In 1969, newly arrived Ames Director Hans Mark tapped Sy to serve as his deputy director. Soon after, though, from 1970 to 1971, Sy took a detail to Washington, D.C., to serve as executive director of the Civil Aviation Research and Development Policy Study, in the Office of the Secretary of Transportation. This study examined the economic, social, and environmental contexts of civil aviation—including aircraft noise, congestion, air traffic control, and airport capacity—and set the agenda for aviation research in NASA and around the nation. The report was hailed as a milestone in national policy for civil aviation research, and Sy was awarded NASA’s exceptional Service Medal in 1971.
Back at Ames, Sy took care of institutional management, while Hans jetted back and forth to Washington to open new research venues for the center. It was a time of rapid change for the center, as Ames pushed into new areas of expertise in computing and the life sciences and built alliances with new types of partners. As a leader, Syvertson was renowned for his ability to build consensus—to take opposing points of view and find common ground to allow compromise. “Sy embodied the best of Ames,” remembers his friend Jack Boyd. “He was a brilliant scientist, an innovative leader, who assembled a dedicated and motivated staff and left them free to forge ahead.”
When Mark departed Ames on July 7, 1977, Syvertson became acting center director. In April 1978, NASA Administrator Robert Frosch flew to Ames to remove “Acting” from his title and Syvertson became the center’s director. Today, the main auditorium at NASA Ames has been named in Sy’s honor, in part because he appreciated the community-building value of scientific talks, and on that day the room erupted in a standing ovation when Frosch announced Sy’s promotion. Sy brought new energy to the center’s programs, and the center continued to blossom as a world-class research organization. He directed the choice of engineering opportunities of national significance.
He expanded collaborative programs with the U.S. Army, U.S. Navy, Defense Advanced Research Projects Agency, and Federal Aviation Administration. In aeronautics, Ames people expanded their research into air traffic control; vertical-lift aircraft, such as XV-15 tilt-rotor aircraft and the RSRA X-wing; and other advanced rotorcraft. Ames provided comprehensive test support for the aerodynamics and thermal protection systems of the Space Shuttle.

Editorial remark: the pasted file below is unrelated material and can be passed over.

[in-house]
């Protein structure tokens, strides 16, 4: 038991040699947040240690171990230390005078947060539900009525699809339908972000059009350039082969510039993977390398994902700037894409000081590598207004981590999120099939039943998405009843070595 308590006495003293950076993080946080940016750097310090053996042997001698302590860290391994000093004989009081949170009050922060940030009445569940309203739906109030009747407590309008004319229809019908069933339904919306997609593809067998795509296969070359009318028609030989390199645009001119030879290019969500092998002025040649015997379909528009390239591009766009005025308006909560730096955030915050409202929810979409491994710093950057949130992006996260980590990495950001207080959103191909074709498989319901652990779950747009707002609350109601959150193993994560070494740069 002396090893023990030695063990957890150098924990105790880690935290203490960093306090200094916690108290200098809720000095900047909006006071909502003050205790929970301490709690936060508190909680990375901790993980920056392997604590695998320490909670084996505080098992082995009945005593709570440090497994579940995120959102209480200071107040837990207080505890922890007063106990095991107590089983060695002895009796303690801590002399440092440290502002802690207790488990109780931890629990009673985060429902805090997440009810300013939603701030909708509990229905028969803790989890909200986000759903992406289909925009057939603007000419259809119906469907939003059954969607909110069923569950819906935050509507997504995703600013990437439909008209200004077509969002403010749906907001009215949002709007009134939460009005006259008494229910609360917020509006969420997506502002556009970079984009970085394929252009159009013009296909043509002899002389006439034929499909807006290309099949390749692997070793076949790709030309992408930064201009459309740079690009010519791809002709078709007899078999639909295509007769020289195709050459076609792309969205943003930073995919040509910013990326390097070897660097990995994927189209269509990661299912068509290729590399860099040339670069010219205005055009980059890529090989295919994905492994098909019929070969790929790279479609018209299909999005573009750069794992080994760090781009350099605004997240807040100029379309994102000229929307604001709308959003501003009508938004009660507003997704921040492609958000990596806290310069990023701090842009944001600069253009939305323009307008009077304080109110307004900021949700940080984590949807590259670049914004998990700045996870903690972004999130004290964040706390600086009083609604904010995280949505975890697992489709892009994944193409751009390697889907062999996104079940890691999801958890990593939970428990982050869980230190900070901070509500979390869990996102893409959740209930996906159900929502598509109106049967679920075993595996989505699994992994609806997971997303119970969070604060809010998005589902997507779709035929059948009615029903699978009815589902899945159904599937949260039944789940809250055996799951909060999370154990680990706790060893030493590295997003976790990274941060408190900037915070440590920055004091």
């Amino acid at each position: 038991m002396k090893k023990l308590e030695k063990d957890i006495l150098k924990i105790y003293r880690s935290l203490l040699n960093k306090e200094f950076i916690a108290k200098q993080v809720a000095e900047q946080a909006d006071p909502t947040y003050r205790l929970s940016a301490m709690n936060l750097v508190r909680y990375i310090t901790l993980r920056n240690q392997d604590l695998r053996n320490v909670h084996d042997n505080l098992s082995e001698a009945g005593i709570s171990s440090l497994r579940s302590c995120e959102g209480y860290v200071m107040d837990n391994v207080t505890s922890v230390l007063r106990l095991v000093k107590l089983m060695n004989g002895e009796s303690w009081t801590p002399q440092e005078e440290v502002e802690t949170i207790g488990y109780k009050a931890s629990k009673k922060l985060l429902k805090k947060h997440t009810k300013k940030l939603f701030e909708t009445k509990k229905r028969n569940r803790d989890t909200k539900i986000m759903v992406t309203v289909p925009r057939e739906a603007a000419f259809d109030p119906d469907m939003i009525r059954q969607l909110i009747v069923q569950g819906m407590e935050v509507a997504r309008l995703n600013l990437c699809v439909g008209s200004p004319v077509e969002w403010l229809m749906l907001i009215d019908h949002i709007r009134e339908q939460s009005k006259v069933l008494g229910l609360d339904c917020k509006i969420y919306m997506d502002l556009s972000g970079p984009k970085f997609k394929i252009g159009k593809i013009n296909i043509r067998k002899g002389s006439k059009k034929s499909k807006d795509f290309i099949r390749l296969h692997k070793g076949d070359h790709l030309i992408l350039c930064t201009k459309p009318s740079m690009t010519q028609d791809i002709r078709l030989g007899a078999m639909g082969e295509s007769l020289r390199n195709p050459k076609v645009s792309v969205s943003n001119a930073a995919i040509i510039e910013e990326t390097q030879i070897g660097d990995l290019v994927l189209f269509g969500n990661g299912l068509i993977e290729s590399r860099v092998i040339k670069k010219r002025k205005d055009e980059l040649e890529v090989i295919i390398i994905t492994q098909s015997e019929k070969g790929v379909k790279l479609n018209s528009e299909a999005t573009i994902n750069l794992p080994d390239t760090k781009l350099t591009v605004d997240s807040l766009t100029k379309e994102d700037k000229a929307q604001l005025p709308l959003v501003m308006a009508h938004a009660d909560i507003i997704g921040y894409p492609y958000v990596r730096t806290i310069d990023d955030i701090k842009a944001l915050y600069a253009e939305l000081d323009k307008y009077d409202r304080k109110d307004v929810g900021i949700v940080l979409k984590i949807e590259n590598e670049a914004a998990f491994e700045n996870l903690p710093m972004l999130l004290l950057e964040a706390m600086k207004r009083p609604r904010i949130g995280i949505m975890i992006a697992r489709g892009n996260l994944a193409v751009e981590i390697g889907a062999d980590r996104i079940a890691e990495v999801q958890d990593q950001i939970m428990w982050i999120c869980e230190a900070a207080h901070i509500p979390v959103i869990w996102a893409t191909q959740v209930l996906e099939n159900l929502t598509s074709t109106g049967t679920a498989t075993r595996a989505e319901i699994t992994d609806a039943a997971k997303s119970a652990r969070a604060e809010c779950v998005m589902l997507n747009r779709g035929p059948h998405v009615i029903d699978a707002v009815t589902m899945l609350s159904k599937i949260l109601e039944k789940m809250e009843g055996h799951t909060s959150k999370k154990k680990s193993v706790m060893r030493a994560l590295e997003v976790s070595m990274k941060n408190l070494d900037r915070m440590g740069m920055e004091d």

In the space sciences, Ames prepared the Galileo probe for its journey to Jupiter, flew the Kuiper Airborne Observatory, and developed the telescope for the infrared astronomical satellite, a joint project of the Netherlands, Great Britain, and the United States. In 1981, NASA Headquarters consolidated the Dryden Flight Research Center into Ames, to help it operate more efficiently, and Syvertson managed both laboratories.
The Numerical Aerodynamic Simulation Facility was designed while Sy was director, and it later grew into a supercomputing center of national significance. The 40- by 80-foot wind tunnel was updated and an 80- by 120-foot test section was added, making it the largest wind tunnel in the world. Ames expanded its research program in human factors and built the Manned Vehicle Systems Research Facility. The search for extraterrestrial intelligence became a key component of NASA’s work in exobiology. It was a golden age of intensive research, brilliant new ideas, and the energetic consolidation and expansion of the center’s unique specialties.
Sy enjoyed a distinguished 35-year career at Ames, retiring in January 1984. In retirement he focused on educating the next generation of space explorers. He served as consulting professor at Stanford University and served on the boards of the National Space Club, the West Valley–Mission Colleges district, the California History Center at De Anza College, and United Way of Santa Clara County. Sy earned many awards for his service to NASA and to space exploration. He was elected a fellow of both the AIAA and the American Astronautical Society.
He earned NASA’s highest award— the Distinguished Service Medal—in 1984 and is a member of the NASA Ames Hall of Fame. His contributions to both aeronautical science and building Ames still resonate long after his departure. Those of us who were fortunate to work for him remember Sy as a great technical leader and an even better human being.
Sy died on September 13, 2010. His first wife, Helen, died in 1981, and he is survived by his wife JoAnn and his daughters Marguerite and Lynn Ann.